In this generation, in which the body is not immersed in Divine service, and our mind and thoughts have not been elevated and strengthened in holiness, it is difficult to direct ourselves purely through thought and will, if our entire body is not also stirred by holy passion at a time when we wish to achieve hitragshut.[8]
It is specifically when a person performs his service vigorously, with his body, then his hitragshut and hitlahavut are attained and endure; when he does not, then the hitragshut and hitlahavut themselves will subside.[9]
The connection between spiritual pleasure and physical pleasure was a principle taught by the Ba’al Shem Tov, as attested to by his student, R. Yaakov Yosef of Polnoe:
I heard from my teacher with regard to Shabbat that there is a commandment to eat and drink, as may be understood from the metaphor of the son of a king, who was in captivity, and he received a letter from his father, the king. Seeking to rejoice [over the letter], he plied the local people with drinks so that they would be happy, and then he was able to rejoice in his own happiness. The message is that the soul cannot rejoice in the spiritual realm until the material [body] rejoices in the material realm…[10]
This approach stands in sharp contrast to the prevailing mindset among ascetic groups that engaged in regular fasting and other bodily self-affliction.[11] The inclusion of the body in the service of God is reflected in many chasidic customs. For instance, we can understand why the Ba’al Shem Tov preferred ecstatic prayer over prayer in which the body is still and almost motionless, as in the kabbalistic practice. The body must also be a partner in the act of prayer, and so it must be activated accordingly. Just as the soul longs for its Creator, so the body expresses its longing through ecstatic movement.[12]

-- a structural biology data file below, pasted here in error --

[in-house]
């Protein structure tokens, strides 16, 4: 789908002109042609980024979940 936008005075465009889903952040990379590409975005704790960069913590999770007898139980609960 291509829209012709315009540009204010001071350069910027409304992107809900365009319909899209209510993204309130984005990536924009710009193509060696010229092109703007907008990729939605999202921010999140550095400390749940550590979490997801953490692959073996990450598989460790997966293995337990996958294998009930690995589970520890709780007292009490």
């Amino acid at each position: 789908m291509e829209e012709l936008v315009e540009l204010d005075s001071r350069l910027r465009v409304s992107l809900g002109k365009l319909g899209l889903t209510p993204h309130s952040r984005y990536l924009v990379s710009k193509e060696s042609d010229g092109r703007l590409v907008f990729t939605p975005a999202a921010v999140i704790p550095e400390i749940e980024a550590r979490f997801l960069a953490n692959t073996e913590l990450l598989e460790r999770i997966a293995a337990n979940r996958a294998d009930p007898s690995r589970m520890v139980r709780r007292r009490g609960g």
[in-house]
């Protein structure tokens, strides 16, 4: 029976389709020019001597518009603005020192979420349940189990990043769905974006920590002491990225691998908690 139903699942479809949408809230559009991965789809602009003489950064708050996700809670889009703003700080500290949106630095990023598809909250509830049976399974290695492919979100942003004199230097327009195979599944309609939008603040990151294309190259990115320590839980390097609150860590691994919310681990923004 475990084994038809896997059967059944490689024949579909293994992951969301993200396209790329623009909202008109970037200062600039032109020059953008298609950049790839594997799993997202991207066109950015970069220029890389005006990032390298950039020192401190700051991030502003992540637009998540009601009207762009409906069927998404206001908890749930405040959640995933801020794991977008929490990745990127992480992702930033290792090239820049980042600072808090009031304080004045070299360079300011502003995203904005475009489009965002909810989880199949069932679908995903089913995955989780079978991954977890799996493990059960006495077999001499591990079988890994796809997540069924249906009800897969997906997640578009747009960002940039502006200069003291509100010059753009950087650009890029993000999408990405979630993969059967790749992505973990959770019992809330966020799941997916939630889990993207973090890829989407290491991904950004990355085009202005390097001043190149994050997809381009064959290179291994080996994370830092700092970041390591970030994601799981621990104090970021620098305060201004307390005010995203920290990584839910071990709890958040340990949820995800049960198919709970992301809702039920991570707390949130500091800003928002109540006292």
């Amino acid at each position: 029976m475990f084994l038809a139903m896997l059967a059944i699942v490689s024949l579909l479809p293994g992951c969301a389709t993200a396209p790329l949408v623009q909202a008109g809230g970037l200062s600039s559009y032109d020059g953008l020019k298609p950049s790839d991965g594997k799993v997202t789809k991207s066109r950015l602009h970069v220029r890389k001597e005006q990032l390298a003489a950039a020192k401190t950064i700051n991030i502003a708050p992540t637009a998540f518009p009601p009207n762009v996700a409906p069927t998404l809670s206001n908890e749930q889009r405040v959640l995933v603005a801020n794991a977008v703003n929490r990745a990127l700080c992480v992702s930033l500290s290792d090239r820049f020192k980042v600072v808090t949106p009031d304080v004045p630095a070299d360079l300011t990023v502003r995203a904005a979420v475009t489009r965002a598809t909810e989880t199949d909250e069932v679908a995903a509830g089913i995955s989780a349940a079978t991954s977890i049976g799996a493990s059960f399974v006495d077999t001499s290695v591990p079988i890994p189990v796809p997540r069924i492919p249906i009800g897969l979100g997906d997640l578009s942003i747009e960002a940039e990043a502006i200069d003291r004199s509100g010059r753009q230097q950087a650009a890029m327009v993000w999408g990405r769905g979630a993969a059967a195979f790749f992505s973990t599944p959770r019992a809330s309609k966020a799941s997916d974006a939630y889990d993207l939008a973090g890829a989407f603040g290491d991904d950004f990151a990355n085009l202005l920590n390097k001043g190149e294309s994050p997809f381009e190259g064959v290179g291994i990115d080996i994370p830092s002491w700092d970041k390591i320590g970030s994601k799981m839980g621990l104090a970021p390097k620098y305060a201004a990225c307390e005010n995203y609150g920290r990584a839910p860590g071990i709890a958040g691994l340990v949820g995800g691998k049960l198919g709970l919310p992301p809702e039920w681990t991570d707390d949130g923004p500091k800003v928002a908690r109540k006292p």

In R. Kalonymus’s teachings, we encounter an apparent contradiction. On the one hand, the body helps a person to achieve hitlahavut; on the other hand, in a state of hitlahavut, there is a disconnection from one’s bodily state and needs. R. Kalonymus attempts to resolve this in his discussion of the mind-body connection. The body must arouse the psyche to action, but once the psyche is aroused to hitragshut and onwards to hitlahavut, it achieves supreme devekut and inspiration from Above. In this state, a person is simply not aware of his body. R. Kalonymus provides several examples:
A person who comes to the hakkafot on Shemini Atzeret and Simchat Torah – through vigorous dancing he shakes himself somewhat out of the dust, and his psyche is revealed.[13] And likewise a person who prays out loud, vigorously… As it is written in the holy books: the voice arouses focus, because he is performing his service with vigor, and thus something is forced to emerge.[14]
The role of the limbs is to arouse the psyche from its slumber, even if this has to be achieved through “artificial” means. The aim is to bring the psyche to a state of hitlahavut. However, we should not be mistaken into thinking that the bodily action has no value in and of itself, as though it were nothing but the means to spiritual elevation. This is not so; chasidut teaches that one should “expose its [the body’s] holiness and elevate its desires and inclinations to supreme Divine service.”[15]